We left Recife on the afternoon tide and sailed overnight to the port of Cabedelo. The wind was a steady southeasterly, Force 5, with not much swell and we made good progress with just the genoa. At Cabedelo we entered the river Paraiba and motored 6 miles upstream to the village of Jacare ahead of the strengthening ebb tide.
Our friends Mara and Helio in Bracuhy had given us an introduction to Bernardo, the Commodore of the Iate Clube da Paraiba. It wasn't easy to identify the club as there are many jetties along the Jacare riverfront, but we found it by a process of elimination, most of the others being named. It was still early morning when we tied up to the end of the yacht club jetty so we had a snooze before making contact with anyone. Then along came Pedro, a club member who speaks English, who made contact with Bernardo for us.
The river at Jacare, at high tide, looking towards the French marina
Jacare is a complete contrast to Recife. It's a relatively quiet small village, though the port of Cabedelo and city of Joao Pessoa are not far away. Over the last 30 years it has grown into an international cruising hub: Brian, an Englishman, started a boatyard in 1985, then Phillipe, a Frenchman, opened up a small marina, there's also a German-run boatyard and a couple of local facilities, including the yacht club (which was closed down for a while but has now re-opened).
Iate Clube da Paraiba
Jacare is connected to Cabedelo (to the north) and Joao Pessoa (to the south) by a train service. Cabedelo has few attractions other than the beaches but Joao Pessoa has some interesting historic buildings though it's no rival for Recife and Olinda.
The Masonic Lodge in Joao Pessoa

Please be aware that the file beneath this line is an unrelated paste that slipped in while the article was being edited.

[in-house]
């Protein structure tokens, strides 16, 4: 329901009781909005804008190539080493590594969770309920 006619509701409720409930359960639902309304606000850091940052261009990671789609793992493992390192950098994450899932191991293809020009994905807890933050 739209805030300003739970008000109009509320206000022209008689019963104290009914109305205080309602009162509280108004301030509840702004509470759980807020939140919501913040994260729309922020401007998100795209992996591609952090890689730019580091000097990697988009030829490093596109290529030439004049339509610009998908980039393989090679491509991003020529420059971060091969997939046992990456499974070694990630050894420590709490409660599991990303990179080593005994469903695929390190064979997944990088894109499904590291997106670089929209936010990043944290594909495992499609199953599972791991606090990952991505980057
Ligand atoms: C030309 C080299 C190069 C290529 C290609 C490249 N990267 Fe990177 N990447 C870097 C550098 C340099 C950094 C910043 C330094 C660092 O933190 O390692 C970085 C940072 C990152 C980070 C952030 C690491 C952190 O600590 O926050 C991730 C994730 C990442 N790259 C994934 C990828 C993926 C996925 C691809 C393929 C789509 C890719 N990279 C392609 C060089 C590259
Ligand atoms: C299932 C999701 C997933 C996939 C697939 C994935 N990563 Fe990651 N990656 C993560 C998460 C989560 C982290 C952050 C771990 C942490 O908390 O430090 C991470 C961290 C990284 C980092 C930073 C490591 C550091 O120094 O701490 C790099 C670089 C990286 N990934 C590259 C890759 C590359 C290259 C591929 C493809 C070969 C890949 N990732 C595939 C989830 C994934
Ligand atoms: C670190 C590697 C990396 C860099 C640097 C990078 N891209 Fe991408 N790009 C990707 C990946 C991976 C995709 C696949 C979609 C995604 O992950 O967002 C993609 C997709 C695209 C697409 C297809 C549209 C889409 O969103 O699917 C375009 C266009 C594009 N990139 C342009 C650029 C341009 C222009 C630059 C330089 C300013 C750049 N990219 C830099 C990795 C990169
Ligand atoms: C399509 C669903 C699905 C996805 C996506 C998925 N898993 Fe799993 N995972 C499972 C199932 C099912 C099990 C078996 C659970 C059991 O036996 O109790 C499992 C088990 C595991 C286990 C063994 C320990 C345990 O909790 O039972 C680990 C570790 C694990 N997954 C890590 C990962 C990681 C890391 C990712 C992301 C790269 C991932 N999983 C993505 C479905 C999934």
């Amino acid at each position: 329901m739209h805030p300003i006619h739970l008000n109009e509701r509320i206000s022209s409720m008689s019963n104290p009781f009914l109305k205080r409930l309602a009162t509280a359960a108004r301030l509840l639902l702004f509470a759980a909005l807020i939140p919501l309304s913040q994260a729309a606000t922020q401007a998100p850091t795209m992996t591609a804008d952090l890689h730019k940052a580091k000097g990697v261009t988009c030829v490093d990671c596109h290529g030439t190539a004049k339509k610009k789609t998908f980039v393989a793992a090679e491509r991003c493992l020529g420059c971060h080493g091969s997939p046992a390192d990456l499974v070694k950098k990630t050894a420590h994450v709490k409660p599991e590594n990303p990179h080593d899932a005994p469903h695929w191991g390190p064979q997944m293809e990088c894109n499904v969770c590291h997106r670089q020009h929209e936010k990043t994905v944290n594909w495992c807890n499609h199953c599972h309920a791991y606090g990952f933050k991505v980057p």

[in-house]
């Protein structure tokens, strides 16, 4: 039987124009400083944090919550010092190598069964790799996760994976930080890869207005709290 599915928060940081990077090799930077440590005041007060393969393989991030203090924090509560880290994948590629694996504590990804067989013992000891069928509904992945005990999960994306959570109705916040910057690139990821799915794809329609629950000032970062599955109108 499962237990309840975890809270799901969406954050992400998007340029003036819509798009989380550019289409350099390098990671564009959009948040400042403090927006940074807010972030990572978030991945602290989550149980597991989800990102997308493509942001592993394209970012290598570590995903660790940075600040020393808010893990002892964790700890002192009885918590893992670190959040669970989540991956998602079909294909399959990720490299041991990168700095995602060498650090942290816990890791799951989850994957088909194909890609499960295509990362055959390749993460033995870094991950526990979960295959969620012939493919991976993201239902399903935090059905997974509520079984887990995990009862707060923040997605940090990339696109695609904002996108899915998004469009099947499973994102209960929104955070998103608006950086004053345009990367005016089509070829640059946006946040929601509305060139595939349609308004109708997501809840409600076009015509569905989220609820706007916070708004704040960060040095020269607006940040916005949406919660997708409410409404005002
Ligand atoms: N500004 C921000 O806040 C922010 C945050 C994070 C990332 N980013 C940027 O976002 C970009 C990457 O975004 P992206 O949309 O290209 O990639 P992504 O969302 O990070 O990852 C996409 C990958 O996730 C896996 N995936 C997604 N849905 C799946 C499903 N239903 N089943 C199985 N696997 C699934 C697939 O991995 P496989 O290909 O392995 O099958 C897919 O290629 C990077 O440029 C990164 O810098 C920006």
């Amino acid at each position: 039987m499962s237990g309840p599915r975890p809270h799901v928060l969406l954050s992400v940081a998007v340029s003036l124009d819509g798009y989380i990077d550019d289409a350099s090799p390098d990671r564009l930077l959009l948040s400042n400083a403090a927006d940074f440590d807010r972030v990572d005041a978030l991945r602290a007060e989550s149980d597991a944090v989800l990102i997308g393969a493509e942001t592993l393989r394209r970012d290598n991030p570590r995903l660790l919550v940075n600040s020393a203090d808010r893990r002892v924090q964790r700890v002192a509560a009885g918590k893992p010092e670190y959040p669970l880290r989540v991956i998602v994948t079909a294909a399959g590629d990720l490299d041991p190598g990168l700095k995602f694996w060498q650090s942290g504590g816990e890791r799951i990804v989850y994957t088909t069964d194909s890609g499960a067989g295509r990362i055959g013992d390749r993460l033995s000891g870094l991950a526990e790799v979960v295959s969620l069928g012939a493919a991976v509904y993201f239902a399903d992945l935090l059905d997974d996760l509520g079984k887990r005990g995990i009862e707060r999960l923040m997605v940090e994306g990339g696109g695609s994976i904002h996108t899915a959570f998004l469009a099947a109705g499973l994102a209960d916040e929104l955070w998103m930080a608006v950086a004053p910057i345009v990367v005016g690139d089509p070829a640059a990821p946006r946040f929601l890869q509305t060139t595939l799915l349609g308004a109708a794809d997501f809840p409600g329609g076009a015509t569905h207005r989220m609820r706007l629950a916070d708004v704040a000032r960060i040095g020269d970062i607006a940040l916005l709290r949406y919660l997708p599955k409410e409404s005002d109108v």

Nearby Cabo Branco is the easternmost point of continental Brazil. People like to come and see the sunrise there. They also like to watch the sunset at Jacare which is very beautiful (though not as dramatic as the sunsets we experienced in the River Plate). Just up river of the yacht club is an area that has been developed for the sunset tourists with shops, bars and restaurants to complement noisy cruise catamarans (actually Heath-Robinson rafts!) plying up and down the river. Every sunset they play Ravel's Bolero at high volume, with a local saxophonist being rowed around in an open boat while he (apparently) plays the tune in unison. The whole point of Bolero is lost, as it is at full volume throughout (and there are no ice skaters). The bars and restaurants used to continue very noisily into the small hours but not long ago - after many warnings - the local council sent in the military and the restaurants were dismantled!
Although now is not the busiest time of year we soon met a lot of people. The newly re-opened yacht club welcomes cruisers at anchor to use it's facilities free so it's very popular. Bernardo and his wife Beta - who speak no English - are often here with family and friends so we have been putting our 'social' Portuguese to the test. Nicholas at the French marina cooks lovely food - a change from Brazilian fare - and we're practising our excruciating French on him in preparation for visiting French Guiana. Brian has been telling us all there is to know about Jacare over the last 40 years.
Main street, Jacare village (the only street, but it does boast a railway station at the inland end of the road)
Bernardo asked us if we'd be prepared to give a talk about our Somali experience so we said yes, expecting a small gathering of yacht club members. In a matter of days he rustled up an auditorium and an audience of about 130, including the Port Captain! We'd not given a proper talk for over 3 years so were a bit rusty but it went down well, with Pamela, Brian's daughter, doing the translation. It's a pity we no longer have any books on board to sell.
It's easy to understand why some cruisers come here for a week and end up staying a month - or, in Brian's case, 40 years. But, for us it's time to move on. Before we leave Brazil we have one more highlight to visit - the island of Fernando de Noronha.